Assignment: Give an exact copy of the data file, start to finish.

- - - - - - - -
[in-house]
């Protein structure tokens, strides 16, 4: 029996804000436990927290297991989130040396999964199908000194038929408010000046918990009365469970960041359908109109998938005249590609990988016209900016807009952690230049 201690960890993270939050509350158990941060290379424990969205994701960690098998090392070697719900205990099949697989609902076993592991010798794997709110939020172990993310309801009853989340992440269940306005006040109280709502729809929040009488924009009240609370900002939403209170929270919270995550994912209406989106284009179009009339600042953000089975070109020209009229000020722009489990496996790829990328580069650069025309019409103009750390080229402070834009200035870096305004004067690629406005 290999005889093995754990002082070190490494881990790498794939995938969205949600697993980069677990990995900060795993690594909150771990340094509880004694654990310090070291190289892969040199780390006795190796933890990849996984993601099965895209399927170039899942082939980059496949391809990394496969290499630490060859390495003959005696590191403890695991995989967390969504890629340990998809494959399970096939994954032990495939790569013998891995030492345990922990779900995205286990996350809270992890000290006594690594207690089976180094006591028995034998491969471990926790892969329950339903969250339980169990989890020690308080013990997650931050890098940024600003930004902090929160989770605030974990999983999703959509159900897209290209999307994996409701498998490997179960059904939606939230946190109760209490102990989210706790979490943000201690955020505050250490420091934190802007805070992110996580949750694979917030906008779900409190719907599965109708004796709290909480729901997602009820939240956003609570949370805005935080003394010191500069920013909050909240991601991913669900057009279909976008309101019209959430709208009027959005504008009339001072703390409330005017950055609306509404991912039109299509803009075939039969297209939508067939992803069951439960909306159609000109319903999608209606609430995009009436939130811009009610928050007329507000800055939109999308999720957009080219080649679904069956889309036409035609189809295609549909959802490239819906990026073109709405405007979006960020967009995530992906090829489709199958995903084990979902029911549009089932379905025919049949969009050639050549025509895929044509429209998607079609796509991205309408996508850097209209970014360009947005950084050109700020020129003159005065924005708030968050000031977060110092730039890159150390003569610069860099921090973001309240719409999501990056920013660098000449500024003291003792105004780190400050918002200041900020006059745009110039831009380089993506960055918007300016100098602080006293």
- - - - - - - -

[in-house]
């Protein structure tokens, strides 16, 4: 029996804000436990927290297991989130040396999964199908000194038929408010000046918990009365469970960041359908109109998938005249590609990988016209900016807009952690230049 201690960890993270939050509350158990941060290379424990969205994701960690098998090392070697719900205990099949697989609902076993592991010798794997709110939020172990993310309801009853989340992440269940306005006040109280709502729809929040009488924009009240609370900002939403209170929270919270995550994912209406989106284009179009009339600042953000089975070109020209009229000020722009489990496996790829990328580069650069025309019409103009750390080229402070834009200035870096305004004067690629406005 290999005889093995754990002082070190490494881990790498794939995938969205949600697993980069677990990995900060795993690594909150771990340094509880004694654990310090070291190289892969040199780390006795190796933890990849996984993601099965895209399927170039899942082939980059496949391809990394496969290499630490060859390495003959005696590191403890695991995989967390969504890629340990998809494959399970096939994954032990495939790569013998891995030492345990922990779900995205286990996350809270992890000290006594690594207690089976180094006591028995034998491969471990926790892969329950339903969250339980169990989890020690308080013990997650931050890098940024600003930004902090929160989770605030974990999983999703959509159900897209290209999307994996409701498998490997179960059904939606939230946190109760209490102990989210706790979490943000201690955020505050250490420091934190802007805070992110996580949750694979917030906008779900409190719907599965109708004796709290909480729901997602009820939240956003609570949370805005935080003394010191500069920013909050909240991601991913669900057009279909976008309101019209959430709208009027959005504008009339001072703390409330005017950055609306509404991912039109299509803009075939039969297209939508067939992803069951439960909306159609000109319903999608209606609430995009009436939130811009009610928050007329507000800055939109999308999720957009080219080649679904069956889309036409035609189809295609549909959802490239819906990026073109709405405007979006960020967009995530992906090829489709199958995903084990979902029911549009089932379905025919049949969009050639050549025509895929044509429209998607079609796509991205309408996508850097209209970014360009947005950084050109700020020129003159005065924005708030968050000031977060110092730039890159150390003569610069860099921090973001309240719409999501990056920013660098000449500024003291003792105004780190400050918002200041900020006059745009110039831009380089993506960055918007300016100098602080006293």